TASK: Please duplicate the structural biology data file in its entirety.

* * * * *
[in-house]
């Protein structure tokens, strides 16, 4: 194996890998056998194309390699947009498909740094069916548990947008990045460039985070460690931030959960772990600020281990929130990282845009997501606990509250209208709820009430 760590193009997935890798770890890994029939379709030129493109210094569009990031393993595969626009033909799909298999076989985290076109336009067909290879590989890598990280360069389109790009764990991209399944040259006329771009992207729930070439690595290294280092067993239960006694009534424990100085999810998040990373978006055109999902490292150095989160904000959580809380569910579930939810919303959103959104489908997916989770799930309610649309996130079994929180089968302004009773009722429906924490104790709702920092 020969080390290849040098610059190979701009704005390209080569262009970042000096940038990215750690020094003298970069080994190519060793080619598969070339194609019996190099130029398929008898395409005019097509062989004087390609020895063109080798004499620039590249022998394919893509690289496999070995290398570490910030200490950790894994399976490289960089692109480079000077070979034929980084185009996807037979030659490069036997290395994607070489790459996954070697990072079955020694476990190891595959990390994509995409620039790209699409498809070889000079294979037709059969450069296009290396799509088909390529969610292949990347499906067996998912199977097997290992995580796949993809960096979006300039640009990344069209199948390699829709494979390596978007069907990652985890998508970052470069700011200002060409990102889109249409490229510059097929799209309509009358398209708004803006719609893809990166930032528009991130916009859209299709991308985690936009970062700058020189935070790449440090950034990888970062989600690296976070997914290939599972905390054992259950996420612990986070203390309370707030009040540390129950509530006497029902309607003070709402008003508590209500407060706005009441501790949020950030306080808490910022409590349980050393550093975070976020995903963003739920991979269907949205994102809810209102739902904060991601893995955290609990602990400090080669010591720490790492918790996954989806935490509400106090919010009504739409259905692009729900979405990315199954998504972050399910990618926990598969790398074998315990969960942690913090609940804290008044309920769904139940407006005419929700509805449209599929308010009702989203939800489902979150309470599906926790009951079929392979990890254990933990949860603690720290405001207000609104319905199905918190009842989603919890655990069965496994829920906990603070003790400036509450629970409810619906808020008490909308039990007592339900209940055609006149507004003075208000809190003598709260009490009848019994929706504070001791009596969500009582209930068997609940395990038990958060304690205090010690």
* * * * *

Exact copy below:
[in-house]
């Protein structure tokens, strides 16, 4: 194996890998056998194309390699947009498909740094069916548990947008990045460039985070460690931030959960772990600020281990929130990282845009997501606990509250209208709820009430 760590193009997935890798770890890994029939379709030129493109210094569009990031393993595969626009033909799909298999076989985290076109336009067909290879590989890598990280360069389109790009764990991209399944040259006329771009992207729930070439690595290294280092067993239960006694009534424990100085999810998040990373978006055109999902490292150095989160904000959580809380569910579930939810919303959103959104489908997916989770799930309610649309996130079994929180089968302004009773009722429906924490104790709702920092 020969080390290849040098610059190979701009704005390209080569262009970042000096940038990215750690020094003298970069080994190519060793080619598969070339194609019996190099130029398929008898395409005019097509062989004087390609020895063109080798004499620039590249022998394919893509690289496999070995290398570490910030200490950790894994399976490289960089692109480079000077070979034929980084185009996807037979030659490069036997290395994607070489790459996954070697990072079955020694476990190891595959990390994509995409620039790209699409498809070889000079294979037709059969450069296009290396799509088909390529969610292949990347499906067996998912199977097997290992995580796949993809960096979006300039640009990344069209199948390699829709494979390596978007069907990652985890998508970052470069700011200002060409990102889109249409490229510059097929799209309509009358398209708004803006719609893809990166930032528009991130916009859209299709991308985690936009970062700058020189935070790449440090950034990888970062989600690296976070997914290939599972905390054992259950996420612990986070203390309370707030009040540390129950509530006497029902309607003070709402008003508590209500407060706005009441501790949020950030306080808490910022409590349980050393550093975070976020995903963003739920991979269907949205994102809810209102739902904060991601893995955290609990602990400090080669010591720490790492918790996954989806935490509400106090919010009504739409259905692009729900979405990315199954998504972050399910990618926990598969790398074998315990969960942690913090609940804290008044309920769904139940407006005419929700509805449209599929308010009702989203939800489902979150309470599906926790009951079929392979990890254990933990949860603690720290405001207000609104319905199905918190009842989603919890655990069965496994829920906990603070003790400036509450629970409810619906808020008490909308039990007592339900209940055609006149507004003075208000809190003598709260009490009848019994929706504070001791009596969500009582209930068997609940395990038990958060304690205090010690």